Over the last few years, our area has become all too familiar with severe weather. Tornadoes, damaging winds and flooding have caused enormous damage to our homes and communities. Although the struggle to return to normalcy after these events can take time, we are so fortunate to have extremely professional men and women who work around the clock to restore our power, repair our roofs and drain our basements.

As thousands of people lost power during the last storm event, I spent the evening with family members working to get the lights back on at my father-in-law’s farm. As most people know, cows don’t take a break when the electricity goes out. After locating a generator and getting it to the barn, it was clear that nobody was completely comfortable jerry-rigging (as I like to call it) the wiring to the barn, since it was not set up to receive a generator. Fortunately, a family friend, who is also an electrician, was available to stop out and see that it was done correctly and safely, and the cows got milked at 11:30 p.m. that night. But what would have happened if an electrician wasn’t available?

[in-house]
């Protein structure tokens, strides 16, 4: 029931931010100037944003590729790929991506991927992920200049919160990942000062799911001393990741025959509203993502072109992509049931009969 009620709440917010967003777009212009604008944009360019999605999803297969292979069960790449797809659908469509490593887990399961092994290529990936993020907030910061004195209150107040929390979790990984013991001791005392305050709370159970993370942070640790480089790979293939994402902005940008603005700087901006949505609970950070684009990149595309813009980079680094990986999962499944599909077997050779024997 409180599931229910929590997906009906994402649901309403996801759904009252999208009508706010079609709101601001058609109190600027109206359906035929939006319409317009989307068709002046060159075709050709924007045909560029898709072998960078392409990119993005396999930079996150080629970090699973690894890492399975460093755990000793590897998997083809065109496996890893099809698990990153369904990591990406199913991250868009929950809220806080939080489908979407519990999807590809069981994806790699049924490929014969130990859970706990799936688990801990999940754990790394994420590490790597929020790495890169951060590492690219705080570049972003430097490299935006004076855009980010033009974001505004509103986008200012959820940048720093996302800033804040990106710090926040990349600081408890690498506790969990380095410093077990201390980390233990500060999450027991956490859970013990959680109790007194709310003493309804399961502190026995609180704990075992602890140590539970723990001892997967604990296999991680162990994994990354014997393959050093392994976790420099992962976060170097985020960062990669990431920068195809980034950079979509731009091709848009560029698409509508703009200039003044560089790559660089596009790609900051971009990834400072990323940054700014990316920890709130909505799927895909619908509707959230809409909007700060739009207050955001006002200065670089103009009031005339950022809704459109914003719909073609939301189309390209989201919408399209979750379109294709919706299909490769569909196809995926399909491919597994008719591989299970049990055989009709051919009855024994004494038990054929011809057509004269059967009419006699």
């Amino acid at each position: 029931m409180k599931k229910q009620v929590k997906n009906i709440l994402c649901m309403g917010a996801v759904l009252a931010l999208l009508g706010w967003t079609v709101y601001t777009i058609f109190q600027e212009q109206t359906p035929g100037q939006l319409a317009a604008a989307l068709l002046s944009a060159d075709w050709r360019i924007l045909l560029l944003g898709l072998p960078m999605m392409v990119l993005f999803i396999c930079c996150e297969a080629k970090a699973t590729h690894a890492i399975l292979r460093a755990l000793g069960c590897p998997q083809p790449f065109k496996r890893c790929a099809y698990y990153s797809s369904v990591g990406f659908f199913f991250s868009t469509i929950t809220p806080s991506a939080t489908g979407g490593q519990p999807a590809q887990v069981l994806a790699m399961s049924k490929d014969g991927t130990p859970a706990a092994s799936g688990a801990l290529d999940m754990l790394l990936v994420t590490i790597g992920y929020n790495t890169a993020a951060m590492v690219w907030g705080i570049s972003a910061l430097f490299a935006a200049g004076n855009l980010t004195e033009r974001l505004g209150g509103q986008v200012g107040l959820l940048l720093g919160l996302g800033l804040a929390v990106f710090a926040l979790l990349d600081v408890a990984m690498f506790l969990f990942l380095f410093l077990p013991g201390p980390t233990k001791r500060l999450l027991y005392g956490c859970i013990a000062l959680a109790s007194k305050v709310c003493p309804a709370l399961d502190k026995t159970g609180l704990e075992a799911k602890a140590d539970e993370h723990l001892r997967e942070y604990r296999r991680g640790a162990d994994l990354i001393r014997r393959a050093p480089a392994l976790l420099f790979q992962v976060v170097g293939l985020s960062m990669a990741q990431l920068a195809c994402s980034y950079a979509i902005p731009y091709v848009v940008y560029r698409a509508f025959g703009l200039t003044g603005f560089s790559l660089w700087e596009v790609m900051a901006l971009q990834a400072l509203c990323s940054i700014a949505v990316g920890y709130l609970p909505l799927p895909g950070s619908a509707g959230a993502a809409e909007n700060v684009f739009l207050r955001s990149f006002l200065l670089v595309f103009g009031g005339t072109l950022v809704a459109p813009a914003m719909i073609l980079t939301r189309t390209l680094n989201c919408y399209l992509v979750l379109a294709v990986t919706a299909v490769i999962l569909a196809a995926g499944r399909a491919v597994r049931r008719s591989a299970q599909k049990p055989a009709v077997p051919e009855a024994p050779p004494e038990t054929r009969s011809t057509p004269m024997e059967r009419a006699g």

Whether you’re recovering from a storm, doing general repair or undertaking new construction—it’s getting harder and harder to find the skilled laborers needed to get the job done. According to staffing group Manpower, the trades (electricians, carpenters, welders, bricklayers, plasterers, plumbers, masons and more) are the hardest jobs to fill and have been the No. 1 vacancy since 2010. This is due to a combination of seasoned employees retiring and young people not entering this line of work. Although we can’t stop our workforce from aging, we can do more to show young people the opportunities that exist within the trades.

In May of 2018, I passed a bill that allows qualified high school seniors to start an adult apprenticeship program while still in school, enabling them to complete the program sooner. A full apprenticeship program, unlike a youth apprenticeship program, involves classroom instruction and in-depth, hands-on training in a chosen career. I am happy to say that the first four students in the state have just signed up to get a jump-start on their careers—two will work with electrical companies, one with an engineering firm, and one with a solar power company.

Students who wish to get a jump-start on their college education are encouraged to take advanced placement classes or actual college credits during high school—why shouldn’t the same opportunity be afforded to students who wish to go into the trades? We need linemen, electricians and plumbers just as much as we need workers with business degrees. By offering students a pathway into the trades, we are once again reaffirming that all work is meaningful.

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